By registering, we can see who’s really interested

  • http://blog.redfin.com/ Glenn Kelman

    @Matthew Griffin: have you ever walked into a store thinking you weren’t going to buy something and then walked out an hour later two bags in tow… the same thing happens in real estate.

  • http://www.foreclosuredataonline.com Matthew Griffin

    @Glenn Kelman

    I understand what you’re saying, it’s one point of view. What I said is just that we need to protect the owner privacy too. But you had a good point.

  • http://www.drivebuytech.com/ Ian Greenleigh

    Forced registration is one of the most rudimentary and annoying forms of lead capture & qualification out there today. I understand the thinking behind it, but it’s needs to be reevaluated. What’s really bad is when it’s not even an agent’s listings that require registration to view, it’s the perfectly-public MLS IDX feed on their site. In this case, success in modern real estate and 2.0-thinking coincide beautifully, in that providing relevant information to the consumer without asking for some reciprocal or committal act will, ultimately, be best for both parties. I’m happy to see the data you cite bore this out.

  • http://www.WebMLS.net Larry Whited

    Well written Glen. I posted the following today on Inman on the same subect;

    I love it when someone out side our profession suddenly has all the answers to our future. Walk in our brokerage shoes for a few years and then tell us how you see the RE Biz. I guarantee you will have a deferent opinion.

    Your hypothesis that unless we can prove showing an address in VOW & IDX generates a higher sale we should not display them is absurd and completely misses the point. If we follow your advise our profession will self destruct and be replaced by a Zillow, eBay, Google or Microsoft.

    The consumer demands a free flow of information in this internet world. If the FTC/DOJ allows our industry to hinder that flow of info, such as the address on all IDX and VOW sites, we will be replaced.

    The real issue is that the large, last century, dinosaur, brokerage models want to force the consumer to be dependant on their VOW sites and by doing so force commission back to 7%. They need higher commission to support their inefficient antiquated business models.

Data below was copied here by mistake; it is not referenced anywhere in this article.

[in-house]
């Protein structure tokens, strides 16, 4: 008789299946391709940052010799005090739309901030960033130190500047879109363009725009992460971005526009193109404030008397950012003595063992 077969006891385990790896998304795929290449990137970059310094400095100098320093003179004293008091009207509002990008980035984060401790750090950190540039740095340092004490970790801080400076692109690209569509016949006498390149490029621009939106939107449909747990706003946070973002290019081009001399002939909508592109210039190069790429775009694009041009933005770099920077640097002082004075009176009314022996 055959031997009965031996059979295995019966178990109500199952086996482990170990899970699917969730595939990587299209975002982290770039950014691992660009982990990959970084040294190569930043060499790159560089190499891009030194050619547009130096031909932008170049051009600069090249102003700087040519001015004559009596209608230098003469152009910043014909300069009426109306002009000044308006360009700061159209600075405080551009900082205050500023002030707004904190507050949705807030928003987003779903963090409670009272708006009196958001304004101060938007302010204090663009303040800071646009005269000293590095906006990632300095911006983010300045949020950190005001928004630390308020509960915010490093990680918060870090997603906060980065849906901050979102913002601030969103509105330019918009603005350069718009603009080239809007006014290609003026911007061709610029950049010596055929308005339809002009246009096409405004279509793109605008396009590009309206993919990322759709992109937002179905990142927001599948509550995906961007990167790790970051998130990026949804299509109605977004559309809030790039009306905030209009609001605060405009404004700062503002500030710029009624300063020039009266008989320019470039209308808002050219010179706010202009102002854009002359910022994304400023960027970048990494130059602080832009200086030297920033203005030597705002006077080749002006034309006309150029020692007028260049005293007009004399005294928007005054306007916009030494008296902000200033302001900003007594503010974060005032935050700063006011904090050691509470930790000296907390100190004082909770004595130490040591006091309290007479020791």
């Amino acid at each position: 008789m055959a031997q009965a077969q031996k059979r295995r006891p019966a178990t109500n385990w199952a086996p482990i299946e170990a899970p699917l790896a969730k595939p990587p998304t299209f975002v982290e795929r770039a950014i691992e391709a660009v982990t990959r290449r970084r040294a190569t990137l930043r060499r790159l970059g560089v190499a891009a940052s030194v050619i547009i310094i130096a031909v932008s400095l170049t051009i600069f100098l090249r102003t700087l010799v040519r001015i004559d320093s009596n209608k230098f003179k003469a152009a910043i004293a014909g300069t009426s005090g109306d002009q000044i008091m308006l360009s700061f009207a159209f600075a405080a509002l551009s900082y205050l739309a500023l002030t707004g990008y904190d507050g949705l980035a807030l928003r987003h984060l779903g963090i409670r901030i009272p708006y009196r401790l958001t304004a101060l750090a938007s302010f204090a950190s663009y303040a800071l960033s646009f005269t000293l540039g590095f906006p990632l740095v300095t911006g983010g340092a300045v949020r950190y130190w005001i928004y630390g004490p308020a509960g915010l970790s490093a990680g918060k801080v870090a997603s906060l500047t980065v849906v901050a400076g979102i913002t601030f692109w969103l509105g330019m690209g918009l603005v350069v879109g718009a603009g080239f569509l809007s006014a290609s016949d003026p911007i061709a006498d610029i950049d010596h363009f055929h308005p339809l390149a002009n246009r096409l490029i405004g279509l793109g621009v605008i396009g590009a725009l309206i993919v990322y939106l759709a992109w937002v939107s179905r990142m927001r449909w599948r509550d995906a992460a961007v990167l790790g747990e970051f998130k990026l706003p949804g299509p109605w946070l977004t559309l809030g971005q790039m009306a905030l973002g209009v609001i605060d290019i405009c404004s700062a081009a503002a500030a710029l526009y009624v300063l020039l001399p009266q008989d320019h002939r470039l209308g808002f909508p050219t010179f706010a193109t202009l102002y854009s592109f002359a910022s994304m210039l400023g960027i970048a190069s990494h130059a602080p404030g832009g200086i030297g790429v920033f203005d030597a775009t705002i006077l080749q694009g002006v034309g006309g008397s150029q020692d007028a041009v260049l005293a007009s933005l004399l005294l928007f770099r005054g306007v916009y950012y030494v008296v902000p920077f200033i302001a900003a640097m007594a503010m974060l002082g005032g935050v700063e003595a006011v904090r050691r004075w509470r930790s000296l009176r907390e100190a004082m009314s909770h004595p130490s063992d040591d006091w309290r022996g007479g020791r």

They hope to accomplish this by crushing this century value brokerage models (virtual, low cost, full service) by not allowing their property address to display on the value brokers IDX sites. IDX is much less expensive to operate than a VOW and is vital to the growth of the value brokers.

    They know the value brokerages will always display our address to meet the demands of this century marketing and our clients. Thus they gain a huge advantage in that buyers can see all address on their large brokerage sites (the majority being their own listings) while they block their address on the value broker sites.

    Buyers want to see all addresses so they will gravitate to the larger 7% broker sites at the expense of the value brokers and the consumer will pay higher commissions to sell their homes.

    Your premise is anti-consumer, anti-competition and enables veiled price fixing. The FTC/DOJ must address this loophole quickly.

    Larry A. Whited, Sr., CRB, CRS, GRI
    President & Founder
    http://www.maxUnet.com & http://www.WebMLS.net
    A Virtual Real Estate Franchise System
    ** Virtual Is the Future **
    P.O. Box 757
    West Chester Ohio 45071
    Direct – (513) 543-2727 Fax – (513) 297-7497

  • http://theclozing.com jf.sellsius.theclozing

    The issue that interests me is whether the decision to hide an address should be that of the homeowner or the listing agent.

    I would assume listing agents have the stats to support the reason why registration is preferable– more sales— do you know if those stats exist?

    I am curious to know where you got your statistics on those 66% requiring registration — can you add a link or somehow direct me to the source.

    Thanks

  • Anthroholic

    In my case, my agent decided to hide the address without asking me. When I asked her about it, she blamed it on Redfin saying they do this arbitrarily so that their agents can get the deal. BS! I’m so ready to fire her.

  • Patrick

    I real enjoy this real estate blog. Good information. Thanks

  • http://www.facebook.com/profile.php?id=1175333193 Bill Smith

    There's is also a liability factor when you represent both the buyer and seller in a transaction. I always ask my clients if they want their address hidden, most of them will list it just to help get it sold in this market.
    Bill Smith
    Keller Williams Realty
    914-420-1974
    http://www.HomesForSaleInOrangeCountyNY.com
    http://www.TownhousesForSaleInOrangeCountyNY.com
    http://www.CondosForSaleInOrangeCountyNY.com

  • http://www.85254homesforsale.com James swartz

    I believe that there are a lot of things that a listing agent does that is not in the best interest of their client the seller. The problem with the majority of agents in today's world of the internet, is that they just don't understand how the internet really works. It take a lot of time to understand and work the internet correctly.

    I believe that the address, as well as the best pictures that can be taken, should be blasted out on the web. There are more and more buyers, and sellers using the internet today, than ever before, and it is only growing more everyday.

    If you want to know more about the web and real estate go here: http://dotcomrealestatedomains.com/Sales.html
    If you want to see how I believe a real estate site should look and display property, go here: http://www.85254homesforsale.com
    I am the Owner/Designated Broker for Az Realty Results L.L.C. located in Scottsdale Arizona
    http://www.azrealtyresults.com